The old woman’s stark nakedness shone brightly, and juxtaposed against the tarmac. She looked just like the moon in the night sky. But just as she was a reflection of all that was above, she was also a reflection of all that was below, all that came before and all that would come after. She was the sky and the ground, the heavens and the underworld. She was everything. She was the first person I had seen in weeks.
The old woman was walking but not hurriedly, not quite limping but shuffling in a way that denotes old age rather than ill health. She seemed to neither have a purpose nor lack one; she was simply moving from one point to another. I may not have noticed this if we weren’t all doing the same thing.
My first question related not to her nakedness, which seemed only natural, but to her presence on this colonic dark road in the velvety depths of night. She should not be here, I thought. Neither of us should have been, but I read her age as vulnerability; I have made this mistake before.
We moved closer towards one another, in spite of the threat we each posed, as if being pulled together, two ends of a retractable tape measure. I could see then that her skin was freckled such that she was actually the inverse of the night sky, a bright white star lightly spattered with small pinpricks of darkness. I noticed that she looked like my mother and I could tell by her face that I looked like somebody to her too.
The resemblance was striking, but the woodworm tracks of her wrinkles sat differently to those of my mother, as if she were the same woman but had lived through different experiences. Her eyes held something of Annabel, but perhaps that was a reflection of my own love.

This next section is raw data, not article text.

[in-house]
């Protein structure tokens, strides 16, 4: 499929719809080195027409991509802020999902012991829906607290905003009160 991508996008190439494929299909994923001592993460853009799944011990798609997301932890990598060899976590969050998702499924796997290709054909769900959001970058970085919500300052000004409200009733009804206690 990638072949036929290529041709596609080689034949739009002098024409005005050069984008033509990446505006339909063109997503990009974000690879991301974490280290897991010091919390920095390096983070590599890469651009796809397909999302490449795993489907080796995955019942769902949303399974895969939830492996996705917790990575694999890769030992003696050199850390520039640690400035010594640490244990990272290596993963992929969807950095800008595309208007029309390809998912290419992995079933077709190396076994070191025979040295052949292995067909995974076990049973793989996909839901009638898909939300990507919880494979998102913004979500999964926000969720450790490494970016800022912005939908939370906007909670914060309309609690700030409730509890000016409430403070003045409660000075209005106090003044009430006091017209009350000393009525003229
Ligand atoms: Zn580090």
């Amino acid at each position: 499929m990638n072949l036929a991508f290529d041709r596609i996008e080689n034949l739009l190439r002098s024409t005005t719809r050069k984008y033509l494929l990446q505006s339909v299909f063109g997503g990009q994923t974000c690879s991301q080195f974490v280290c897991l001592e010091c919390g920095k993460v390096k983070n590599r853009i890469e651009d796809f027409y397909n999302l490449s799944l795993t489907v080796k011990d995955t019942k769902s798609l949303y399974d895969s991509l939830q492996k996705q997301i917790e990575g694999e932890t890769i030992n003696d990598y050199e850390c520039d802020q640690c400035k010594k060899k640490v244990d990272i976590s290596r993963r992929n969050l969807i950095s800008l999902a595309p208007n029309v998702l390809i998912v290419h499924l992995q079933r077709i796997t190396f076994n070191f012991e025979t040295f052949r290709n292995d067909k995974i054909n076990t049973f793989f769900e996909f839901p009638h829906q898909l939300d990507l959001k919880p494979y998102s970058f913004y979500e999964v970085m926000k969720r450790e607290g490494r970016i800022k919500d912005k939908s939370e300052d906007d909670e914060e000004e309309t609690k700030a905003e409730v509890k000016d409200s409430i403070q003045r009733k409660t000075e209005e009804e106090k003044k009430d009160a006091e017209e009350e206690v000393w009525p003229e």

We became close and when I looked past her to the road beyond, I could no longer see into the distance as far as I had when I first noticed her. The world had grown smaller and darker as I basked in her cold, naked light.
We each looked at the other as if they were blind, as if they would not notice our eyes searching, as if it were normal to try to absorb a person’s whole being immediately on meeting. There was no need to speak. I thought about taking off my coat and handing it to her, but there was no one else to see this kindness and so I didn’t.
We stood this way for perhaps a minute. It was the closest I had come to trust in weeks and I only broke eye contact when I realized how foolish I had been to let my guard down. The old woman understood this immediately and dipped her head in a nod without raising it back up again. Without speaking, we sidestepped each other and continued on our way, two corpses dancing in the night.
The road was darker now that the woman was behind me and I realized that I missed her glow, that I felt cold and frightened without it. I had been traveling alone for so long, I had not expected this. When I turned back, she was gone. A patch of long grass near the road where I left her seemed brighter than its surroundings, but it seemed most likely to be the simple cold light of the moon. At this point I ought to have kept going. I had nowhere to go, of course, but I had plenty to run from.